Some think it is colours in a shop. Some think that it is just 'dressing windows'. Many don't even know what it is.
Kami Lai is a young creative, from Glasgow, Scotland. Having began her career in the fashion world at Glasgow Caledonian University, she decided moving to Liverpool for a specialist course would help her achieve her professional goals in Visual Merchandising. She now lives down south, having studied there for a year to gain her degree at Hugh Baird College.
We went down to Bootle in Liverpool to feast our eyes on her wonderful end of year exhibition.
The night before she unveiled her creation, Kami Lai was found scraping paint off a greyed exhibition floor. Blood, sweat and tears were invested into this project. Intertwining all she'd learnt, Lai created a Visual Merchandising presentation that was nothing short of spectacular.
Kami’s idea stemmed from her own impatience with shopping. Not all of us like to traipse around stores all day trying to find the perfect garment. What if you could go into a shop knowing exactly what your perfect garment looks like and exactly where to find it?
The strategic and well constructed layout of her design breaks down the typical high-street layout and builds a simpler, more modern process. ‘Off The Shelf’ is "Fast Fashion straight off the catwalk".
Kami ended up in supermarkets, as part of her research. She noted an intriguing difference in the way we shop in supermarkets in comparison to how we shop in retail.
“In the supermarkets, I was walking around thinking ‘this is quite handy' just picking things up and dropping them in my basket. When I went into normal retail stores and looked for a simple black dress, I ended up going round five stores not finding what I wanted. If [the retail stores] had been in a supermarket layout, I could just go look at a sign, and go to the dress section. It’s all about convenience.
She now has a folio of professional work that unlocks the door to an impressive career. Moving to Liverpool to follow her drams has proved well worth all the nerves. She reminisces about her first few days in a new city:
“At the start I’d realise I was talking too fast, and they would always call me ‘dolly’ or ‘love.’ My first day I came and just followed a crowd and ended up in the wrong room. I had to find my way around thinking ‘Where [the hell] is the toilet?’ As time goes on I’m feeling a lot more confident. I feel like I can be myself now.”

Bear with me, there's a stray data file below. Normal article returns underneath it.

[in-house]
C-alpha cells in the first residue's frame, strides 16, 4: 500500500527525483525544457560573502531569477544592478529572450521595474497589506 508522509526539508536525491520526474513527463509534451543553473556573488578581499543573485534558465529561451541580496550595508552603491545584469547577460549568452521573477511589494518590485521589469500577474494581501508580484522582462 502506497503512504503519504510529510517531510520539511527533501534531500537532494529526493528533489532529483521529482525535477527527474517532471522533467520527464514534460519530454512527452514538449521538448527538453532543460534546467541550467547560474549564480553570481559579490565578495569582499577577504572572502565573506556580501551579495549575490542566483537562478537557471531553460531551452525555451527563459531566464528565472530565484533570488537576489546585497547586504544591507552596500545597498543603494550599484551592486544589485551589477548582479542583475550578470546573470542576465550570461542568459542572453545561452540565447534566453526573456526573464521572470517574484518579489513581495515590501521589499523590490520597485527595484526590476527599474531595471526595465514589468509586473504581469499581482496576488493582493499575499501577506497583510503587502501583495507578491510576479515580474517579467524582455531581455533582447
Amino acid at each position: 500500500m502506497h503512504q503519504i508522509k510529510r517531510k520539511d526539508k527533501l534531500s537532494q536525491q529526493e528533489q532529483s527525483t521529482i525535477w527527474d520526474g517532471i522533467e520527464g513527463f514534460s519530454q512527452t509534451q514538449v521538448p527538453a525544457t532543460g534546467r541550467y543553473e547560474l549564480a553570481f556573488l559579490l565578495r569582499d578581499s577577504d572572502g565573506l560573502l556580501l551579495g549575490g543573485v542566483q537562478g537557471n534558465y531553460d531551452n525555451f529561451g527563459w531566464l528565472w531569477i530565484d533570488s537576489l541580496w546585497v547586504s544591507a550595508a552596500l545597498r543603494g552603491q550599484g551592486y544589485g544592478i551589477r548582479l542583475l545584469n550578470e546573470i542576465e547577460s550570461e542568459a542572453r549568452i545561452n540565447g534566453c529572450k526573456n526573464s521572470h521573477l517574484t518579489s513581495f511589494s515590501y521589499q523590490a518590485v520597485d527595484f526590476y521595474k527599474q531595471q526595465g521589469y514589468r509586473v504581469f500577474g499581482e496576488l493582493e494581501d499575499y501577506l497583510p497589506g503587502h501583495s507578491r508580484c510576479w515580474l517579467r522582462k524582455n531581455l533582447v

Kami's exhibition is the end-product of a challenging five-month process. For this time she was a designer, a photographer, an artist, a labourer and a printer. ‘Off The Shelf’ is just the tip of Kami's iceberg. Some could be forgiven for hearing ‘Visual Merchandising’ and seeing window displays at Harvey Nichols. While this is the route some do take after graduation, Kami isn’t one to rule out any option.
“A lot of people think it’s just a window display that we do. People don’t understand that all the photos here, we’ve done. All the models, make up, hair, we book it. You’ve got to build your own things. We’re all rounded designers. People don’t understand that. One of my friends asked me “What is a Visual Merchandiser?” I was like “Well…”
Visual Merchandising means immersing yourself into the world of the subject. It means taking every ounce of your time to research a topic and devise a visual representation which will show said topic's relevance in the modern world.
“I might go abroad. There’s a guy in Hong Kong that said he could get me into Ralph Lauren and my grandparents live there so you never know. I really wanted to go to New York and intern at Vera Wang or somewhere, Bridal really gets me. If I go Harvey Nicholls, you might see me in my window. You never know. “
Confidence is a must in a field like this, for if you don't believe in your product, then who else will? Whether it’s in Hong Kong, New York, or here in Scotland: one things for sure, Kami Lai will be somewhere combining the beautiful and the convenient to make life that little bit easier.